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On the topic of prevention, one could take the approach of exclusively interacting with contracts that have been extensively audited and verified through formal methods.

The obvious caveat is that this approach is not very practical, and formal verification is not a panacea. This blog post is one of my favorite articles on this topic as it synthesizes some of the existing limitations very nicely.

From the key takeaways section:

  • Smart contract vulnerabilities are more like vulnerabilities in other systems than the literature would suggest.
  • A large portion (about 78%) of the most important flaws (those with severe consequences that are also easy to exploit) could probably by detected using automated static or dynamic analysis tools.
  • On the other hand, almost 50% of findings are not likely to ever be found by any automated tools, even if the state-of-the-art advances significantly.
  • Finally, manually produced unit tests, even extensive ones, likely offer either weak or, at worst, no protection against the flaws an expert auditor can find.
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This is a great summary, I always enjoy these types of infographics where all the information is laid out cleanly as such. It’s not a surprise to me personally that most of the issues are ultimately at the application layer as we see the same thing with the internet’s OSI stack, or in other words its usually not the problem of the technology itself but how it is utilized in improper or naïve ways. Lower level infrastructure usually tends to be more battle-hardened and ossified, while the (sometime dangerous but exciting) innovation happens at the more flexible application layer.

I wonder how many of these issues like reentrancy could be solved by changes to Solidity itself for additional safety protections against known as preventable issues, but I feel at this point any breaking changes it would cause simply isn’t worth it. The risks of a network fork isn’t worth the additional ease of development unfortunately. I think the best path we collectively can take now is to inform smart contracts developers, as well as users, of all of these issues and provide as much resources on mitigation. Is there a way we can make smart contract development more resilient against known implementation issues in a backwards compatible manner? As more developers join the space, the same implementation mistakes will continue to be made.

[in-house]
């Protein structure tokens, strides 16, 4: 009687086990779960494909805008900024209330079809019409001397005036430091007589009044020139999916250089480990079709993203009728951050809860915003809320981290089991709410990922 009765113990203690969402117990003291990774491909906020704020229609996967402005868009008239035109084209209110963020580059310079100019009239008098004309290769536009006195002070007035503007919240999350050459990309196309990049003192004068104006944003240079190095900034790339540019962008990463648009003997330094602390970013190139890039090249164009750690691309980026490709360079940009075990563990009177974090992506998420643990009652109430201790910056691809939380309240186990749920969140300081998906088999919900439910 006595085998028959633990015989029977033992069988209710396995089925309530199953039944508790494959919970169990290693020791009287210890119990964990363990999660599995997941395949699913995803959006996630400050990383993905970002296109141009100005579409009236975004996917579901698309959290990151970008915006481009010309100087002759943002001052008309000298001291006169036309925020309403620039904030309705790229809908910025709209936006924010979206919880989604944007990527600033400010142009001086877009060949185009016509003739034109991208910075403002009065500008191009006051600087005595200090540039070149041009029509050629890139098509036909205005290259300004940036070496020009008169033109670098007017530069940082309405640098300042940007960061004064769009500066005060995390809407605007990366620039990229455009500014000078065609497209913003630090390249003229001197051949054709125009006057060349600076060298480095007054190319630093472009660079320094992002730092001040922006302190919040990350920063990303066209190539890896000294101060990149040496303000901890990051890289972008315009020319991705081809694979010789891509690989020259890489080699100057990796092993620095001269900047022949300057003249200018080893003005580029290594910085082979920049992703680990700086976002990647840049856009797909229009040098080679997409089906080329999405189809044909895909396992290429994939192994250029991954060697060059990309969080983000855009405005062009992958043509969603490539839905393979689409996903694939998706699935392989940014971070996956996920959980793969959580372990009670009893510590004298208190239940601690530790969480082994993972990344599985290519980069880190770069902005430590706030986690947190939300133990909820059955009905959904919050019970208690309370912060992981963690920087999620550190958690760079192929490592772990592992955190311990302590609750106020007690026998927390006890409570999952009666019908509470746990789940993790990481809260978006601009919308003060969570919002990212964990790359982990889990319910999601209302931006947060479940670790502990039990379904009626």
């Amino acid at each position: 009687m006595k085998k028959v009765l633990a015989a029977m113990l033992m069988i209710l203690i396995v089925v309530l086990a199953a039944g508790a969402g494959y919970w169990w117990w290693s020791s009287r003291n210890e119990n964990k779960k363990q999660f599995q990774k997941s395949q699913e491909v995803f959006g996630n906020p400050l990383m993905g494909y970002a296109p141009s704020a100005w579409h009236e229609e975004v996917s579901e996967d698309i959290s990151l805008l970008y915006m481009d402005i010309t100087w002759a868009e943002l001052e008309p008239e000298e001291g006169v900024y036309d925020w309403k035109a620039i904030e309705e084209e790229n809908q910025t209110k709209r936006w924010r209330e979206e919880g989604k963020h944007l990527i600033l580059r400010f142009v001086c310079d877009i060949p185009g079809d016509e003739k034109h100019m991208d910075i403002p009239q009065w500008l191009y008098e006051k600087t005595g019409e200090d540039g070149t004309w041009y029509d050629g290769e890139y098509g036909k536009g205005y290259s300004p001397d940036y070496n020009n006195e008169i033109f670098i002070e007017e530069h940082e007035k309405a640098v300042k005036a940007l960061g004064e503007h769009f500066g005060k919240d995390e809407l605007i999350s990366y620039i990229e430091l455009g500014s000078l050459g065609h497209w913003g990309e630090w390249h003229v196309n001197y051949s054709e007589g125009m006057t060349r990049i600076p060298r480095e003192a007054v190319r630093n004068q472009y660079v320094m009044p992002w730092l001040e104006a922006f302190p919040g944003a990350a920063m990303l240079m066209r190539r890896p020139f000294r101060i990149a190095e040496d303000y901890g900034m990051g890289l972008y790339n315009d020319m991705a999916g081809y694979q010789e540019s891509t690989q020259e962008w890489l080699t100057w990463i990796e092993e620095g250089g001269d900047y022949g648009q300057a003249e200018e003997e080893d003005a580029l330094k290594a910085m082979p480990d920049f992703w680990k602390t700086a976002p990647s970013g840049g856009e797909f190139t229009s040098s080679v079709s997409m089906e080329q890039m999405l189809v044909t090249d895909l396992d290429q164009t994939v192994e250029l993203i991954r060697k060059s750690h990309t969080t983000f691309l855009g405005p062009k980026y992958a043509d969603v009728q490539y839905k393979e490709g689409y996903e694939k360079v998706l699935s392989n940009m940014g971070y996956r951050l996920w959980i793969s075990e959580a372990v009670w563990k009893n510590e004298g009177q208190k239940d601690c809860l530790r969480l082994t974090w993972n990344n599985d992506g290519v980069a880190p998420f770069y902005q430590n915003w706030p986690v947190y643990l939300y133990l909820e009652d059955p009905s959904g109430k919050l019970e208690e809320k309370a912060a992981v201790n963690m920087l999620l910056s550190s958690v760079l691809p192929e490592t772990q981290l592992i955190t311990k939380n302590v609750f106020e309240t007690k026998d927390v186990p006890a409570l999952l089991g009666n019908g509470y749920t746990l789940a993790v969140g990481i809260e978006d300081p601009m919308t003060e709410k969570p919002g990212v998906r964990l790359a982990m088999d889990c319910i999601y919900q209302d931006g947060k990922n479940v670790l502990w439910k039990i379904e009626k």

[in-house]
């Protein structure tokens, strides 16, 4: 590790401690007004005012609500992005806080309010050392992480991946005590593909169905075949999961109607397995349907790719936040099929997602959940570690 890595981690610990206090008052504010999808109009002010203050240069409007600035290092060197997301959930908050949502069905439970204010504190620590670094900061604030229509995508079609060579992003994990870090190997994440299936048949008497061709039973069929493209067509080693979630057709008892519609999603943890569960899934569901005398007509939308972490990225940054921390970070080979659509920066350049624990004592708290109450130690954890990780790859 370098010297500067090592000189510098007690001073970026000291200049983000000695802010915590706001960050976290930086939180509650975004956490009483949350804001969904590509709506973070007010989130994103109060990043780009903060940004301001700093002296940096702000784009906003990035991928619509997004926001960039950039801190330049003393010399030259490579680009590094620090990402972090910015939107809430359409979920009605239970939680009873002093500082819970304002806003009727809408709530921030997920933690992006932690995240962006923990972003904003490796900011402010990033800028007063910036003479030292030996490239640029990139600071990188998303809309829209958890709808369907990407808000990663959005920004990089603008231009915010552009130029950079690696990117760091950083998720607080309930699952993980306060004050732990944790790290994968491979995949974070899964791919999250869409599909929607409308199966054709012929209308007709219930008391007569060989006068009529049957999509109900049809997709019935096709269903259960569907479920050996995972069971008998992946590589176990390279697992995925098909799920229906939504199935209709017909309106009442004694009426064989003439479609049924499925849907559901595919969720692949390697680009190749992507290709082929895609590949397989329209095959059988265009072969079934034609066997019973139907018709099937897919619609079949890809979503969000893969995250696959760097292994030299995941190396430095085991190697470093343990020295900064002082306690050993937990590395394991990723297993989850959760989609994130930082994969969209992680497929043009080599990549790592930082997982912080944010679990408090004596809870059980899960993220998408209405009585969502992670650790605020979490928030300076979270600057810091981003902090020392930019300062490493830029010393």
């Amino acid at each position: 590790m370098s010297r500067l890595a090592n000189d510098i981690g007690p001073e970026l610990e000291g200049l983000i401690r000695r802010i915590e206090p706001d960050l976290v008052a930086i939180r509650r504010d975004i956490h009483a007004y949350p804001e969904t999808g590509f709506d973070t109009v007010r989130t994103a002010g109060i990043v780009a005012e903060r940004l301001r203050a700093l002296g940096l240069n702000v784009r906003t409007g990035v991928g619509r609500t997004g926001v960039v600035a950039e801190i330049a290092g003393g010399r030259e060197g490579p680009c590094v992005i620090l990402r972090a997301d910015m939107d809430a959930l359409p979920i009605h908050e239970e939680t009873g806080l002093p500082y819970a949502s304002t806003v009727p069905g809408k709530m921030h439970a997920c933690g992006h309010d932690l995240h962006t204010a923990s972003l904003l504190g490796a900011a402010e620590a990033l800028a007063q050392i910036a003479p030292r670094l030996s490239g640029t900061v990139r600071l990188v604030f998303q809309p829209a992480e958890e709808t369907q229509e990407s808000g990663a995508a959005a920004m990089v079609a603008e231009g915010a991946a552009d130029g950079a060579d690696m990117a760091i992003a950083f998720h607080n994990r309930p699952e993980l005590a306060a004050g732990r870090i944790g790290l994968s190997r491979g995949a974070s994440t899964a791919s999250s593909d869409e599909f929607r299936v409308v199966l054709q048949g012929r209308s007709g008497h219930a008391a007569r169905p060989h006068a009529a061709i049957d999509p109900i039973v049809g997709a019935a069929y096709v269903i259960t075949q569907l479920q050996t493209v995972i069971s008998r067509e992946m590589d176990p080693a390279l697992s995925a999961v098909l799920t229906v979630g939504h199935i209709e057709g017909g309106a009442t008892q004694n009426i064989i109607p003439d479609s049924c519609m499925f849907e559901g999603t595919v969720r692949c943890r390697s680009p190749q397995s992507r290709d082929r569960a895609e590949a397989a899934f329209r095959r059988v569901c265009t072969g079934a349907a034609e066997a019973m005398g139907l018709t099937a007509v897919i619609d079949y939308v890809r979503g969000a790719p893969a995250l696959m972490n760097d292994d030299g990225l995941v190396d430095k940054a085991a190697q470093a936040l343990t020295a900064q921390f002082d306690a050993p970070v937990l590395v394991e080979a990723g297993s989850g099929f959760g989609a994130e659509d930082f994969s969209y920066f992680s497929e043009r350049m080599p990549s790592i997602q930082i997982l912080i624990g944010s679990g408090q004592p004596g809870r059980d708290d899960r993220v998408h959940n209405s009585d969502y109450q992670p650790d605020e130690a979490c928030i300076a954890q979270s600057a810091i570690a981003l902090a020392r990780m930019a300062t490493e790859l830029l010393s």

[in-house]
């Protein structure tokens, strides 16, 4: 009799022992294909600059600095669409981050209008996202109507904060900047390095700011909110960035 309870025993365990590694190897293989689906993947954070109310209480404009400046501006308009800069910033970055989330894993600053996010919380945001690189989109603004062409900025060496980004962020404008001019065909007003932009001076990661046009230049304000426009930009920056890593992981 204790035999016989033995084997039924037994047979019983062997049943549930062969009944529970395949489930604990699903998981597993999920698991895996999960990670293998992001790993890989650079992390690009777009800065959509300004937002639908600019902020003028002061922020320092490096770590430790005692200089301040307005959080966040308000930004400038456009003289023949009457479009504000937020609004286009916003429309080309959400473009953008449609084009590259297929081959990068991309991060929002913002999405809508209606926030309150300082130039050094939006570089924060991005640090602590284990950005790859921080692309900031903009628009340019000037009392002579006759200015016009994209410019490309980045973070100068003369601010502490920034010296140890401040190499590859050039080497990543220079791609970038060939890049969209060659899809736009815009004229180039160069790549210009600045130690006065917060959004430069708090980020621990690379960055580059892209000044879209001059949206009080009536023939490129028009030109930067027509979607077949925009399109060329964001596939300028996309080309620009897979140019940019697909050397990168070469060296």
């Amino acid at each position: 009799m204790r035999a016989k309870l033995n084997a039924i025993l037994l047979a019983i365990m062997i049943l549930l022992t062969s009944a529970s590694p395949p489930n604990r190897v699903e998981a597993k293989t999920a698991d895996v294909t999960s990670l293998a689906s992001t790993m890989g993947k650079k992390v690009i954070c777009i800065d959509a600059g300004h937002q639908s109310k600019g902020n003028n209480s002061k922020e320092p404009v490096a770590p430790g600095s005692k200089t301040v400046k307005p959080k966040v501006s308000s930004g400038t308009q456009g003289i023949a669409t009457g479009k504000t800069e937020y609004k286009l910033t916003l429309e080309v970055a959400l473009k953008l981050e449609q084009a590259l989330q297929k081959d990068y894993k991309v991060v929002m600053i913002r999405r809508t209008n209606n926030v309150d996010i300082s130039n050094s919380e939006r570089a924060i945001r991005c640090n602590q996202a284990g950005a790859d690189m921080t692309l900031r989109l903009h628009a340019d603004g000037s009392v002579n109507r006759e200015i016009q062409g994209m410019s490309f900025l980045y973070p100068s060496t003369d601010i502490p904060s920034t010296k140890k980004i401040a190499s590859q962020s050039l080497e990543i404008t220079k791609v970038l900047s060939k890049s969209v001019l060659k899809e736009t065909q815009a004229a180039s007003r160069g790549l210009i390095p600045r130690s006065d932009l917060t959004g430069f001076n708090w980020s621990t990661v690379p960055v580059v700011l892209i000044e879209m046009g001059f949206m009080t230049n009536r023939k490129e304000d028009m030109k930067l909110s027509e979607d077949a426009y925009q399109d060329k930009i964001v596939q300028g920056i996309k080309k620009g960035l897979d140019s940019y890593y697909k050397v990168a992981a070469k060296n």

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This particular area is where the Avalanche team has made great strides, and the recent Snow/Snowball/Slush protocols establish new methods of making reentrancy less problematic.

Reentrancy and concurrency are big issues that really need to be addressed more sufficiently.

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@cipherix and @Zach Thanks for your reply and welcome to the forum :slight_smile:

On @Zach ´s argument, changes to Solidity do not have to necessarily lead to changes in the EVM, and hence, not a hard fork. I agree that educating users and programmers is definitely one direction, and a lot has been accomplished in the past two years; for instance, by cataloguing known issues and reporting them (I refer to some of these in the Notable Works section).